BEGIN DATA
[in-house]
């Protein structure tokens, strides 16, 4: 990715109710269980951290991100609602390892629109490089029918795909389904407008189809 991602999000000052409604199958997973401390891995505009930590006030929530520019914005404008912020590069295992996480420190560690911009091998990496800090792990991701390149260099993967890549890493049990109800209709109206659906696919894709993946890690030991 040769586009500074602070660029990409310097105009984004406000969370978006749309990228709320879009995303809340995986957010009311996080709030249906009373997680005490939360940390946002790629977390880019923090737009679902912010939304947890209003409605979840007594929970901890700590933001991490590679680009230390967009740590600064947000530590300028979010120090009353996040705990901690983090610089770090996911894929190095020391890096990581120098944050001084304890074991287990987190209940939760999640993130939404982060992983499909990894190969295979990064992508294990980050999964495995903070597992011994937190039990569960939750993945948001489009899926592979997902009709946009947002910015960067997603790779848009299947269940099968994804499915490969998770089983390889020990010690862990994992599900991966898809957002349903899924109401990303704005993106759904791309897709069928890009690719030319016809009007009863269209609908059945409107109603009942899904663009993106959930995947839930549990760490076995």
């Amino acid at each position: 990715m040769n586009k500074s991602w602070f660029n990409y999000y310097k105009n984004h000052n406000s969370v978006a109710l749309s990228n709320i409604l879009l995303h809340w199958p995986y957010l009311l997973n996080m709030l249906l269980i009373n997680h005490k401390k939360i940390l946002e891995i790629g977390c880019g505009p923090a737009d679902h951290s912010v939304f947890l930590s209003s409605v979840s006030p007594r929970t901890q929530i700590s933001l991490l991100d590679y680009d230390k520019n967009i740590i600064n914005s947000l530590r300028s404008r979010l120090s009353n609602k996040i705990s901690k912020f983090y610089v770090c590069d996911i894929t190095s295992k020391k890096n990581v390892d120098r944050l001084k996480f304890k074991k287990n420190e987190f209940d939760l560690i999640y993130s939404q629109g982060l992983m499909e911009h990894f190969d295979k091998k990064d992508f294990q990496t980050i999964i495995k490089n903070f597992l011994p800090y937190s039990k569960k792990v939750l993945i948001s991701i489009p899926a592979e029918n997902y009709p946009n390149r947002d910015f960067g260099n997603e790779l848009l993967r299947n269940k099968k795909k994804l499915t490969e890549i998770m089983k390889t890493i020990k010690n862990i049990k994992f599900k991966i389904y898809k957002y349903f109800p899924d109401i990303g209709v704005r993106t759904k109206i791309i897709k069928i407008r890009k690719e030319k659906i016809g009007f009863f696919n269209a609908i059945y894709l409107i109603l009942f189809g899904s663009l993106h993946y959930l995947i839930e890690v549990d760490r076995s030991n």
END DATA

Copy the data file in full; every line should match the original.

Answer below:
[in-house]
């Protein structure tokens, strides 16, 4: 990715109710269980951290991100609602390892629109490089029918795909389904407008189809 991602999000000052409604199958997973401390891995505009930590006030929530520019914005404008912020590069295992996480420190560690911009091998990496800090792990991701390149260099993967890549890493049990109800209709109206659906696919894709993946890690030991 040769586009500074602070660029990409310097105009984004406000969370978006749309990228709320879009995303809340995986957010009311996080709030249906009373997680005490939360940390946002790629977390880019923090737009679902912010939304947890209003409605979840007594929970901890700590933001991490590679680009230390967009740590600064947000530590300028979010120090009353996040705990901690983090610089770090996911894929190095020391890096990581120098944050001084304890074991287990987190209940939760999640993130939404982060992983499909990894190969295979990064992508294990980050999964495995903070597992011994937190039990569960939750993945948001489009899926592979997902009709946009947002910015960067997603790779848009299947269940099968994804499915490969998770089983390889020990010690862990994992599900991966898809957002349903899924109401990303704005993106759904791309897709069928890009690719030319016809009007009863269209609908059945409107109603009942899904663009993106959930995947839930549990760490076995």
């Amino acid at each position: 990715m040769n586009k500074s991602w602070f660029n990409y999000y310097k105009n984004h000052n406000s969370v978006a109710l749309s990228n709320i409604l879009l995303h809340w199958p995986y957010l009311l997973n996080m709030l249906l269980i009373n997680h005490k401390k939360i940390l946002e891995i790629g977390c880019g505009p923090a737009d679902h951290s912010v939304f947890l930590s209003s409605v979840s006030p007594r929970t901890q929530i700590s933001l991490l991100d590679y680009d230390k520019n967009i740590i600064n914005s947000l530590r300028s404008r979010l120090s009353n609602k996040i705990s901690k912020f983090y610089v770090c590069d996911i894929t190095s295992k020391k890096n990581v390892d120098r944050l001084k996480f304890k074991k287990n420190e987190f209940d939760l560690i999640y993130s939404q629109g982060l992983m499909e911009h990894f190969d295979k091998k990064d992508f294990q990496t980050i999964i495995k490089n903070f597992l011994p800090y937190s039990k569960k792990v939750l993945i948001s991701i489009p899926a592979e029918n997902y009709p946009n390149r947002d910015f960067g260099n997603e790779l848009l993967r299947n269940k099968k795909k994804l499915t490969e890549i998770m089983k390889t890493i020990k010690n862990i049990k994992f599900k991966i389904y898809k957002y349903f109800p899924d109401i990303g209709v704005r993106t759904k109206i791309i897709k069928i407008r890009k690719e030319k659906i016809g009007f009863f696919n269209a609908i059945y894709l409107i109603l009942f189809g899904s663009l993106h993946y959930l995947i839930e890690v549990d760490r076995s030991n």